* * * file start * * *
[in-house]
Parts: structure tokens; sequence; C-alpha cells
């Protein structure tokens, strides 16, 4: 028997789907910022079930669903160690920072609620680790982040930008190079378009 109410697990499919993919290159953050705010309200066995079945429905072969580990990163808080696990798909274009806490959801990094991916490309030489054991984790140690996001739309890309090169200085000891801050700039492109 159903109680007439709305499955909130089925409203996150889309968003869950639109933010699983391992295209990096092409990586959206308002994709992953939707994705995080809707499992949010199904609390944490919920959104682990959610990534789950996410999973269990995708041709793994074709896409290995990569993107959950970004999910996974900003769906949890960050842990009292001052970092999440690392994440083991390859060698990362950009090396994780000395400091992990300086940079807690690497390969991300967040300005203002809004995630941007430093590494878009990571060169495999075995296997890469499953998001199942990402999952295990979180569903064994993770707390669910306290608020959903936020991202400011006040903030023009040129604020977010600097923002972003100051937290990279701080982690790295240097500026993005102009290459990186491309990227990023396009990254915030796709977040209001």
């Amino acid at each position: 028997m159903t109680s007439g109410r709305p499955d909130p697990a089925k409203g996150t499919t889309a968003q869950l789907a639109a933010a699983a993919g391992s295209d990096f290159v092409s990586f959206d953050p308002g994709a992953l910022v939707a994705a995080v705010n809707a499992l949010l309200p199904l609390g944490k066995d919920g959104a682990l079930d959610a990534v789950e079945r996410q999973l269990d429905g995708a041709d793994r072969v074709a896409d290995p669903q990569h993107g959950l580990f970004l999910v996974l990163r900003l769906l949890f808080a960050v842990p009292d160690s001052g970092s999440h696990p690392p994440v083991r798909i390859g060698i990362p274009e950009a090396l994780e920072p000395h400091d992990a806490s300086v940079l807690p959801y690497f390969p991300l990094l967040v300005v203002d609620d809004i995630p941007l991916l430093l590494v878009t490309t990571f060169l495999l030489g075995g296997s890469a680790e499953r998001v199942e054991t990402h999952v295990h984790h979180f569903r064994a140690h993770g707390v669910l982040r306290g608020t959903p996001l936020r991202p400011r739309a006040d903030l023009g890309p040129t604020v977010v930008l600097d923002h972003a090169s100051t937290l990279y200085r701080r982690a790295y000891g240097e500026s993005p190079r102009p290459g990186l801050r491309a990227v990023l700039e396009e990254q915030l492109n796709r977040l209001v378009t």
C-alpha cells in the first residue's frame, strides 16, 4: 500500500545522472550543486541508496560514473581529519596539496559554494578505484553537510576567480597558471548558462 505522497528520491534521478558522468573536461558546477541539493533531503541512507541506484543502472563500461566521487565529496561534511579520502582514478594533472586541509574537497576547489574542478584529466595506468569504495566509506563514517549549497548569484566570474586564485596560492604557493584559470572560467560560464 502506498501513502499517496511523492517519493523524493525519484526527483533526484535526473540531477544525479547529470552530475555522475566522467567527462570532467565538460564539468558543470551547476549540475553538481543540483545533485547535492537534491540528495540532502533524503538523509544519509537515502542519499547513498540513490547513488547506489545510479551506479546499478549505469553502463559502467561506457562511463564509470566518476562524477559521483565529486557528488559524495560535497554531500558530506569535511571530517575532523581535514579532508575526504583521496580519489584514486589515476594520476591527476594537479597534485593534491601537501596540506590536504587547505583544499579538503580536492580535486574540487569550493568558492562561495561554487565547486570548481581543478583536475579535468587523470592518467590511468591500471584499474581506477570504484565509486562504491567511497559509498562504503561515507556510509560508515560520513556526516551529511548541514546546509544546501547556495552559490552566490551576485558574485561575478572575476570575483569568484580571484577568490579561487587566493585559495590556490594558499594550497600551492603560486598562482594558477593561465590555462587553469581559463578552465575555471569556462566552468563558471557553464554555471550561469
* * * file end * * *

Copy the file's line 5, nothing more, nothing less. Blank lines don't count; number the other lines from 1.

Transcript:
C-alpha cells in the first residue's frame, strides 16, 4: 500500500545522472550543486541508496560514473581529519596539496559554494578505484553537510576567480597558471548558462 505522497528520491534521478558522468573536461558546477541539493533531503541512507541506484543502472563500461566521487565529496561534511579520502582514478594533472586541509574537497576547489574542478584529466595506468569504495566509506563514517549549497548569484566570474586564485596560492604557493584559470572560467560560464 502506498501513502499517496511523492517519493523524493525519484526527483533526484535526473540531477544525479547529470552530475555522475566522467567527462570532467565538460564539468558543470551547476549540475553538481543540483545533485547535492537534491540528495540532502533524503538523509544519509537515502542519499547513498540513490547513488547506489545510479551506479546499478549505469553502463559502467561506457562511463564509470566518476562524477559521483565529486557528488559524495560535497554531500558530506569535511571530517575532523581535514579532508575526504583521496580519489584514486589515476594520476591527476594537479597534485593534491601537501596540506590536504587547505583544499579538503580536492580535486574540487569550493568558492562561495561554487565547486570548481581543478583536475579535468587523470592518467590511468591500471584499474581506477570504484565509486562504491567511497559509498562504503561515507556510509560508515560520513556526516551529511548541514546546509544546501547556495552559490552566490551576485558574485561575478572575476570575483569568484580571484577568490579561487587566493585559495590556490594558499594550497600551492603560486598562482594558477593561465590555462587553469581559463578552465575555471569556462566552468563558471557553464554555471550561469